Trade Cases

USTR Report Pans WTO Treatment of China

Written by Sandy Williams

A new report by the U.S. Trade Representative says that China is moving further away from an open market and, instead, is embracing a state-led approach to the economy and trade.

As a member of the World Trade Organization, China is expected to comply with its bilateral and multilateral commitments, but has demonstrated that its compliance record is poor.

The USTR’s analysis of China’s trade regime from a World Trade Organization perspective shows that numerous policies and practices by China “disadvantage or harm U.S. companies and workers, often severely.”

Wrote the USTR in its report, “As we catalogued in last year’s report, a consistent pattern exists where the United States has raised a particular concern, China has specifically promised to address that concern – and China’s promise has not been fulfilled.”

Areas of concern include technology transfer, the electronic payment services market and agricultural biotechnology products.

The report also highlights China’s use of export and import substitution subsidies in numerous sectors, contrary to explicit prohibitions in WTO rules. The use of export restraints such as quotas, licensing and duties on raw materials has benefited downstream producers in China at the expense of foreign producers, says the USTR.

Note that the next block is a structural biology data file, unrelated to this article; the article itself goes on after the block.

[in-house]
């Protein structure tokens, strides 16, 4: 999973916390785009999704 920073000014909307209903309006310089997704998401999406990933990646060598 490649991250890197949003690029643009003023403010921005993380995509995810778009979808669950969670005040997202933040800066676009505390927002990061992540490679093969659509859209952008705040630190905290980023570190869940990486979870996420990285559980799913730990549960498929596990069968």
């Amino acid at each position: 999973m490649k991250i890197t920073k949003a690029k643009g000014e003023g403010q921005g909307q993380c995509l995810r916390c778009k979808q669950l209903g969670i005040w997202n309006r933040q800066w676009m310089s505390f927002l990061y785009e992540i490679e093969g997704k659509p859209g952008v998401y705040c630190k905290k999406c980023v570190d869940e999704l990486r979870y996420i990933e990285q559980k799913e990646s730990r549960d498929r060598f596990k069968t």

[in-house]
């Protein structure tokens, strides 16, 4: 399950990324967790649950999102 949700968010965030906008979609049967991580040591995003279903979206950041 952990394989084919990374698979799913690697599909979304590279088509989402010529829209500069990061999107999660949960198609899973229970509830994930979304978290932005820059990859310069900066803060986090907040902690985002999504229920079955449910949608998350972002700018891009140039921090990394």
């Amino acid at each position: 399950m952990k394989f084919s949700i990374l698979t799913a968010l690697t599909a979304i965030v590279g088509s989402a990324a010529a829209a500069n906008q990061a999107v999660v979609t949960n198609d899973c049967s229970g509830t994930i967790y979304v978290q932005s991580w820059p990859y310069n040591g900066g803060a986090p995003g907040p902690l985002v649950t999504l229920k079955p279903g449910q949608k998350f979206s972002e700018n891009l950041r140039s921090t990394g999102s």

The report contends that WTO rules are insufficient to address the serious problems posed by China and WTO reform is “only marginally focused on the China problem.

To address “the unique and very serious challenges presented by China’s trade regime,” the administration is pursuing the following approach: 

“The United States will defend U.S. companies and workers from China’s unfair trading practices and will seek to restore balance to the trade relationship between the United States and China. As part of these efforts, the United States will take all appropriate actions to ensure that the costs of China’s non-market economic system are borne by China, not by the United States. The United States also will continue to encourage China to make fundamental structural changes to its approach to the economy and trade consistent with the open, market-oriented approach pursued by other WTO members, which is rooted in the principles of nondiscrimination, market access, reciprocity, fairness and transparency. As China should recognize, these changes will do more than simply ease the growing trade tensions with its trading partners. These changes will also benefit China by placing its economy on a more sustainable path, and will contribute to the growth of the U.S. economy and the global economy.”

USTR adds: “The United States’ approach to China is more aggressive than in the past. Out of necessity, the United States is now using all available tools – including domestic trade remedies, bilateral negotiations, WTO litigation and strategic engagement with like-minded trading partners – to respond to the unique and very serious challenges presented by China. But the goal for the United States remains the same. The United States seeks a trade relationship with China that is fair, reciprocal and balanced.”

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